This video shows landmarks across China, but not Wuhan

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A video featuring aerial shots of futuristic skyscrapers, giant bridges and other landmarks has been shared thousands of times on Facebook with claims that it shows Wuhan, the central Chinese city where the novel coronavirus pandemic emerged in December 2019. However, AFP found the video is a compilation of shots from various Chinese cities but not Wuhan. 

The captions accompanying the video - which is being shared on social media in several countries including Nigeria, Slovakia and the Czech Republic - say that the footage represents Wuhan. 

The version shared on March 27 by a Nigerian YouTube channel (archived here) is captioned “Watch: How Beauty is WUHAN City In China, Before The COVID 19 (sic)”. It was shared more than 1,200 times on Facebook, according to data from social media monitoring tool CrowdTangle.

Screenshot of misleading YouTube post, taken on April 23, 2020

In Slovakia, the video was first shared on March 25, 2020 by the vice chairman of the Communist Party, Jalal Suleiman. His post reads: “This is the Chinese city of Wuhan, the first place struck by coronavirus. Yes, this is Communist China. I do not know why the West, to which we have been pushed for the past thirty years, claims to be the top of the civilized world. East we are, friends, and to the East we shall turn.”

Slovak site Hlavný Denník shared the same footage with a similar claim on April 10. This site has previously published false information debunked by AFP (here in Slovak). 

These two versions of the video were shared by more than 6,500 Facebook users.

What the video actually shows

The claim that the video shows the city of Wuhan is false. 

It is actually a compilation of aerial shots from across China and taken from multiple sources. Some of the footage was taken from the Chinese version of the video-sharing platform TikTok, called Douyin, while other parts were taken from Twitter or from years-old YouTube videos. 

After an extensive online search, which included the use of reverse image search tools and maps, AFP was able to identify all the skyscrapers, which are all located in China, but none in the city of Wuhan. We were also able to track down most of the other landmarks and highways, which are also located in other Chinese cities.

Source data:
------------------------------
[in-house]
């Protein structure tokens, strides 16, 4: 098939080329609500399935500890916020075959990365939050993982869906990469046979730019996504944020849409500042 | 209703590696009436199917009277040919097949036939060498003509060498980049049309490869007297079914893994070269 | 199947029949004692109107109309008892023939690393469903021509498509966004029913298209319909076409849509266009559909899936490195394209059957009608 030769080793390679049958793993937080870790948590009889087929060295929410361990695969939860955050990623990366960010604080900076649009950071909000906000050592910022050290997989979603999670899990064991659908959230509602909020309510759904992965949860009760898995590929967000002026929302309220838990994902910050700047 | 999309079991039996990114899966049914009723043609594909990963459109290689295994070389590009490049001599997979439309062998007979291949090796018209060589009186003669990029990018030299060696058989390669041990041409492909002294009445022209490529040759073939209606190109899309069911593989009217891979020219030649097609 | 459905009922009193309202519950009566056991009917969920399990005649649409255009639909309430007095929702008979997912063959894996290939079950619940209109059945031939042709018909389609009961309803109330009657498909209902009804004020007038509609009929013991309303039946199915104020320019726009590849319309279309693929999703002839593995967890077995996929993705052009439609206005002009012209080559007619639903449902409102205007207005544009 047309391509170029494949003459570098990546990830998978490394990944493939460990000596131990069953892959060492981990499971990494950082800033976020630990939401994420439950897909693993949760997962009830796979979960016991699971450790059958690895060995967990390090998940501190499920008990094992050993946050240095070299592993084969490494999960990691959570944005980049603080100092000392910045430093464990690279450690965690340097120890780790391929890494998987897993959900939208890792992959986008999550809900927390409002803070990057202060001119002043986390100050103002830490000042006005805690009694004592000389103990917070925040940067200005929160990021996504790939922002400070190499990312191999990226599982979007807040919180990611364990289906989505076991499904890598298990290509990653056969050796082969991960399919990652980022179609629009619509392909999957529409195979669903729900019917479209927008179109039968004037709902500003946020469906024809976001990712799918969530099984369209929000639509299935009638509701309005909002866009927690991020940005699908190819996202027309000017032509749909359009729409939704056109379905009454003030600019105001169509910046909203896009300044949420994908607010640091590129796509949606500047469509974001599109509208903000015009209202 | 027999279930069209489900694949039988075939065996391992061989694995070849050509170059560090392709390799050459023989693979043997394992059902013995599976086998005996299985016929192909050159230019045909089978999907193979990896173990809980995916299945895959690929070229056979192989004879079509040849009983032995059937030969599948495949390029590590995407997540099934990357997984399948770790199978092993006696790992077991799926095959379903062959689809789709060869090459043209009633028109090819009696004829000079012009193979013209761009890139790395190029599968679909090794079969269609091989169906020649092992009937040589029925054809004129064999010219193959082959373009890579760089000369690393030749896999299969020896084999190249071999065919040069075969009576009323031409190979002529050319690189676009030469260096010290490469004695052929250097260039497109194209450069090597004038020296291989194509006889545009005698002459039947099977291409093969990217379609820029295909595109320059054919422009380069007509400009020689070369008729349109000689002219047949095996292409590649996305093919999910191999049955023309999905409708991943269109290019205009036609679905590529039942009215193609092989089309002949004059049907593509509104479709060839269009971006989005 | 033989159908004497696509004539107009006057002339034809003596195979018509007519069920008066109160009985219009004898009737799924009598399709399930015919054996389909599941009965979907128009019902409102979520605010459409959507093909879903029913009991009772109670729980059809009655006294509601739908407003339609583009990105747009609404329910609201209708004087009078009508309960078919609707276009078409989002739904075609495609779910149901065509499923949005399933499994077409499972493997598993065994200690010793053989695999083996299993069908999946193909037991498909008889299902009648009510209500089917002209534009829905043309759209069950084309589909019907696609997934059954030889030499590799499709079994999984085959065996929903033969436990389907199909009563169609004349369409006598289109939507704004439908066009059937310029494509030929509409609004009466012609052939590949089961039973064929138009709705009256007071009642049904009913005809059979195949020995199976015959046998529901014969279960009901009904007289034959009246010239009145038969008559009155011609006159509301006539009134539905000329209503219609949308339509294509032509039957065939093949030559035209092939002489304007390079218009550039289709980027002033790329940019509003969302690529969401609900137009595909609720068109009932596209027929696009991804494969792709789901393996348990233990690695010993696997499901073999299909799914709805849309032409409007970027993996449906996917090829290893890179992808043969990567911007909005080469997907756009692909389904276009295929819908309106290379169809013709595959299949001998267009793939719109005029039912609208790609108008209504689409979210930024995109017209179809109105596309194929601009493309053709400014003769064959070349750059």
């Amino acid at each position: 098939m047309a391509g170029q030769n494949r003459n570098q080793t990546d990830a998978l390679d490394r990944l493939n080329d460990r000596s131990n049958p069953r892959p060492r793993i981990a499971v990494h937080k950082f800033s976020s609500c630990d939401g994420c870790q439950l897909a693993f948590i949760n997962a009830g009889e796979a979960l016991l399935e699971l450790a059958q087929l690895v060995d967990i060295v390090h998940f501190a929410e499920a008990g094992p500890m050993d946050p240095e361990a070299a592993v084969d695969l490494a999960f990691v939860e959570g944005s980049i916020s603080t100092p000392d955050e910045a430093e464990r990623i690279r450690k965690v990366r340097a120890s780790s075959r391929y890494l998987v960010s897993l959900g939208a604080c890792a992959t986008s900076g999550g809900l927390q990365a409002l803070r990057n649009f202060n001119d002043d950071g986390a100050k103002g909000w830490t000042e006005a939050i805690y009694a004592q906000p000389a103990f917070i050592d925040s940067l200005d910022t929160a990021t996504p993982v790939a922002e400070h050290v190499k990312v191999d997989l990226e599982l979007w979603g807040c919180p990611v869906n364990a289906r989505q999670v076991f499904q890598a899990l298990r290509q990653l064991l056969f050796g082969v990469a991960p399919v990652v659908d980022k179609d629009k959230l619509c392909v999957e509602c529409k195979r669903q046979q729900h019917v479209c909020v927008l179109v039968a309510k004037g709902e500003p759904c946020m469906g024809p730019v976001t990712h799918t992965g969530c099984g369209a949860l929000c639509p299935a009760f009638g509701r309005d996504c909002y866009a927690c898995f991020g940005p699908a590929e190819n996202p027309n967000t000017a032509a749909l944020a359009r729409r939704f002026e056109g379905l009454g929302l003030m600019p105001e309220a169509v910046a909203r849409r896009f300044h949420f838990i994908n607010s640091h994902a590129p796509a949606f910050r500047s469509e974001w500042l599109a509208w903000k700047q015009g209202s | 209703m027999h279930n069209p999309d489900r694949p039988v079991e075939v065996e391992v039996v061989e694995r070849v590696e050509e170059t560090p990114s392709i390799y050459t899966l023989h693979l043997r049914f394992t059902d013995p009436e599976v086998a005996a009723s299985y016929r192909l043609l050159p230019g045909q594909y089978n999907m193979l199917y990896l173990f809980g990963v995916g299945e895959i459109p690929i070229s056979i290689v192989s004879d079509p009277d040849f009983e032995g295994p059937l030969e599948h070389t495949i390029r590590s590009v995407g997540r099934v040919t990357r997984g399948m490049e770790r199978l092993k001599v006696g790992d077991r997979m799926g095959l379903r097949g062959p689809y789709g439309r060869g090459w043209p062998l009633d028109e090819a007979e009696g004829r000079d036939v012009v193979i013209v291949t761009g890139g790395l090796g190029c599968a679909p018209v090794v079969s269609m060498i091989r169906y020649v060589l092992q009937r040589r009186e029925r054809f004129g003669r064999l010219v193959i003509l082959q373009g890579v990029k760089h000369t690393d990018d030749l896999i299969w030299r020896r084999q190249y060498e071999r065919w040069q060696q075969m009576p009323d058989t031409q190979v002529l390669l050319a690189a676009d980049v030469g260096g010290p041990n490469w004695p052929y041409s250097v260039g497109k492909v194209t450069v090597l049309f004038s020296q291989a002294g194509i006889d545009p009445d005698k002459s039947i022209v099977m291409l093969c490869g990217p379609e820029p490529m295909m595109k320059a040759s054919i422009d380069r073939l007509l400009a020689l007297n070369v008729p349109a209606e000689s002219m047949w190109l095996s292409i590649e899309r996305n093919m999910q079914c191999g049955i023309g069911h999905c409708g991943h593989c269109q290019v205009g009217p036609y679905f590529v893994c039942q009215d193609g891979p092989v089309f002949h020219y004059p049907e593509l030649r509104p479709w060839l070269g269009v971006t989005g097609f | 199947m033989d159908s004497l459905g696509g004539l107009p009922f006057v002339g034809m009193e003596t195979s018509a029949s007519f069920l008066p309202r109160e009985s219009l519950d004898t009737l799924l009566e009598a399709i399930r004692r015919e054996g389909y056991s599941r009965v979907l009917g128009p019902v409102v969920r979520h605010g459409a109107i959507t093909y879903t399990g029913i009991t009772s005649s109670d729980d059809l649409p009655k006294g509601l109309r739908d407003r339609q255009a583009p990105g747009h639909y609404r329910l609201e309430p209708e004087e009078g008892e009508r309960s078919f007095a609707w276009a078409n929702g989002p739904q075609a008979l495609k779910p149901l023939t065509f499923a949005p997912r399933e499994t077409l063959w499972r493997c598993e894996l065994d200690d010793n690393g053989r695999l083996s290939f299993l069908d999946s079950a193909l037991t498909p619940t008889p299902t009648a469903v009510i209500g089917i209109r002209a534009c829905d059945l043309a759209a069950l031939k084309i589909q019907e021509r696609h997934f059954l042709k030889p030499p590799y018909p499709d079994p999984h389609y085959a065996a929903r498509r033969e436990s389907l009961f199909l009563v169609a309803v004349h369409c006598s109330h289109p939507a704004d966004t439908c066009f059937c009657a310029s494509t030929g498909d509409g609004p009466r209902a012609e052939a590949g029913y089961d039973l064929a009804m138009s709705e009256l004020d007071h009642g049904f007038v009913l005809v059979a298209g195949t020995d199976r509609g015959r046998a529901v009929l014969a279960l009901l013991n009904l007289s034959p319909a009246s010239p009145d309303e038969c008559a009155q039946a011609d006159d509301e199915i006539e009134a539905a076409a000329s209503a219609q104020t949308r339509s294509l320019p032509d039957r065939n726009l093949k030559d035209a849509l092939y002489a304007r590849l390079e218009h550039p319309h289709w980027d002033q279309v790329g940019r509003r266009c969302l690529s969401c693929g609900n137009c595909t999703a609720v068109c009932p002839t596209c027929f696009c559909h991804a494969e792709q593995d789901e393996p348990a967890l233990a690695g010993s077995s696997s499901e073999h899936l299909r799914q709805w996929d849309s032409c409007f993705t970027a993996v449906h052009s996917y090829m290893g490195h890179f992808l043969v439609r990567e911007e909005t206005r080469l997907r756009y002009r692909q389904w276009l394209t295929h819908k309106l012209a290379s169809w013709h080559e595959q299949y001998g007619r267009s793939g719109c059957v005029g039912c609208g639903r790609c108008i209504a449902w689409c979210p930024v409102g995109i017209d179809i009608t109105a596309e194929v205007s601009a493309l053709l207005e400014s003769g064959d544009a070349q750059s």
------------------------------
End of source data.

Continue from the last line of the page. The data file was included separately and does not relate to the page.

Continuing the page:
Wuhan, home to around 11 million people, saw the epidemic claim more than 3,800 lives there. It has a number of its own modern skyscrapers, but none were featured in this video. 

Here are the locations of the buildings and landmarks shown in the video:

This building is the Beauty Crown Grand-Tree Hotel in the city of Sanya on China’s southern island of Hainan. It consists of nine buildings resembling trees and contains theatres, bars and restaurants.

This is the Sunrise Kempinski Hotel on Yanqi Lake, around 70 kilometres northeast of Beijing in Huairou district.

This artificial waterfall stands 108 metres tall on the outside of the Liebian Building in Guiyang, the capital of Guizhou province in southern China.

This is the Sheraton Huzhou Hot Spring Resort, nicknamed “Horseshoe Hotel”. It lies on the shore of Lake Tai in the city of Huzhou, not far from Shanghai.

This is the 604-metre Canton Tower on the banks of Pearl River in Guangzhou, in southern China. In the background of the picture, on the northern side of the Pearl River, we see the Guangzhou CTF Finance Centre and Guangzhou International Finance Centre.

This pagoda is in the ancient city of Xi’an, one of the former Chinese capitals. It is called Bell Tower and was built in 1384 during the Ming dynasty. Together with the neighbouring Drum Tower, which is also featured in the video, these are somes of the most famous sites of Xi’an.

This is the Liede Bridge in Guangzhou. Opened for traffic in 2009, it crosses the Pearl River and connects the Tianhe district with Haizhu district.

The Yachi River Bridge spans 800 metres of motorway in the province of Guizhou.

This street is in the city of Xiangyang in Hubei province. Taking note of features like the “HVH” sign in the lower right corner and what appeared to be a golden dragon statue in the lower left corner, we were able to identify the street using Baidu maps.

Finished in 2017, this is Shijiazhai Bridge, a part of the Yongshun-Jishou expressway in Hunan province.

This is the Qianchun Interchange in the southern city of Guiyang.

This is Xingkang bridge on the Ya'an-Kangding expressway in southwestern Sichuan province.

This is part of a 15-second clip originally uploaded to Facebook in November 2018 by the People’s Daily, the official newspaper of the Central Committee of the Communist Party of China. It features a giant portrait of “an ethnic minority girl” made out of flowers in the mountains of Yunnan province.

Sometimes dubbed the “Venice of the East”, Suzhou in Jiangsu province lies between the Yangtze river and Lake Tai and draws tourists from all over the world.

Unverified location

Our team of international fact-checkers has not yet been able to identify the location of these illuminated rooftops which appear around the 2:10 mark in the video. AFP’s Hong Kong and Beijing bureaus suggested the image could show Yuyuan Garden in Shanghai or Hankouli building complex in Wuhan (satellite map). However, AFP Fact Check was unable to verify this.

If you know where these illuminated rooftops are located, get in touch